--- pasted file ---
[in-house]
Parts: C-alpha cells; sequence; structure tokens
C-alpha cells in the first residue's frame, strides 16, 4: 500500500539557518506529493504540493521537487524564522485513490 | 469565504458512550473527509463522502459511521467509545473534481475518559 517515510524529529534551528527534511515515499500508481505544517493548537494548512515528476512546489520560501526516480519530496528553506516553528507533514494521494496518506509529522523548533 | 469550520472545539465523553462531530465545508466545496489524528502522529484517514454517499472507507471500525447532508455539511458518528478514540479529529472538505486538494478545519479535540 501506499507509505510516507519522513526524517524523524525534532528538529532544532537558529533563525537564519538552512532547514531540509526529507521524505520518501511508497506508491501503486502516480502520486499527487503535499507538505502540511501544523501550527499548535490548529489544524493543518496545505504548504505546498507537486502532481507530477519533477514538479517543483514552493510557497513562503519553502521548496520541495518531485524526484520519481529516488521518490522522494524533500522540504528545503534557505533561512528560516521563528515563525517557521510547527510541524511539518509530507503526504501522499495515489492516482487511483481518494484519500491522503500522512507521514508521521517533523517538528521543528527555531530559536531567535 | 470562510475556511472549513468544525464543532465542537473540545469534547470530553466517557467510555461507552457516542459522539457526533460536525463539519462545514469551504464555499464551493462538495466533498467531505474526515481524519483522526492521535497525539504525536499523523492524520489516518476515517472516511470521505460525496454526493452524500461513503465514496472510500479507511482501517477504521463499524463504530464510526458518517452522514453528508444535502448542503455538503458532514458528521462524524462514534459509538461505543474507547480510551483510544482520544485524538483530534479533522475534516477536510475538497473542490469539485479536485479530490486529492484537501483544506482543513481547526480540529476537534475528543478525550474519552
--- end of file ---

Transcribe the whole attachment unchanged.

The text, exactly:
[in-house]
Parts: C-alpha cells; sequence; structure tokens
C-alpha cells in the first residue's frame, strides 16, 4: 500500500539557518506529493504540493521537487524564522485513490 | 469565504458512550473527509463522502459511521467509545473534481475518559 517515510524529529534551528527534511515515499500508481505544517493548537494548512515528476512546489520560501526516480519530496528553506516553528507533514494521494496518506509529522523548533 | 469550520472545539465523553462531530465545508466545496489524528502522529484517514454517499472507507471500525447532508455539511458518528478514540479529529472538505486538494478545519479535540 501506499507509505510516507519522513526524517524523524525534532528538529532544532537558529533563525537564519538552512532547514531540509526529507521524505520518501511508497506508491501503486502516480502520486499527487503535499507538505502540511501544523501550527499548535490548529489544524493543518496545505504548504505546498507537486502532481507530477519533477514538479517543483514552493510557497513562503519553502521548496520541495518531485524526484520519481529516488521518490522522494524533500522540504528545503534557505533561512528560516521563528515563525517557521510547527510541524511539518509530507503526504501522499495515489492516482487511483481518494484519500491522503500522512507521514508521521517533523517538528521543528527555531530559536531567535 | 470562510475556511472549513468544525464543532465542537473540545469534547470530553466517557467510555461507552457516542459522539457526533460536525463539519462545514469551504464555499464551493462538495466533498467531505474526515481524519483522526492521535497525539504525536499523523492524520489516518476515517472516511470521505460525496454526493452524500461513503465514496472510500479507511482501517477504521463499524463504530464510526458518517452522514453528508444535502448542503455538503458532514458528521462524524462514534459509538461505543474507547480510551483510544482520544485524538483530534479533522475534516477536510475538497473542490469539485479536485479530490486529492484537501483544506482543513481547526480540529476537534475528543478525550474519552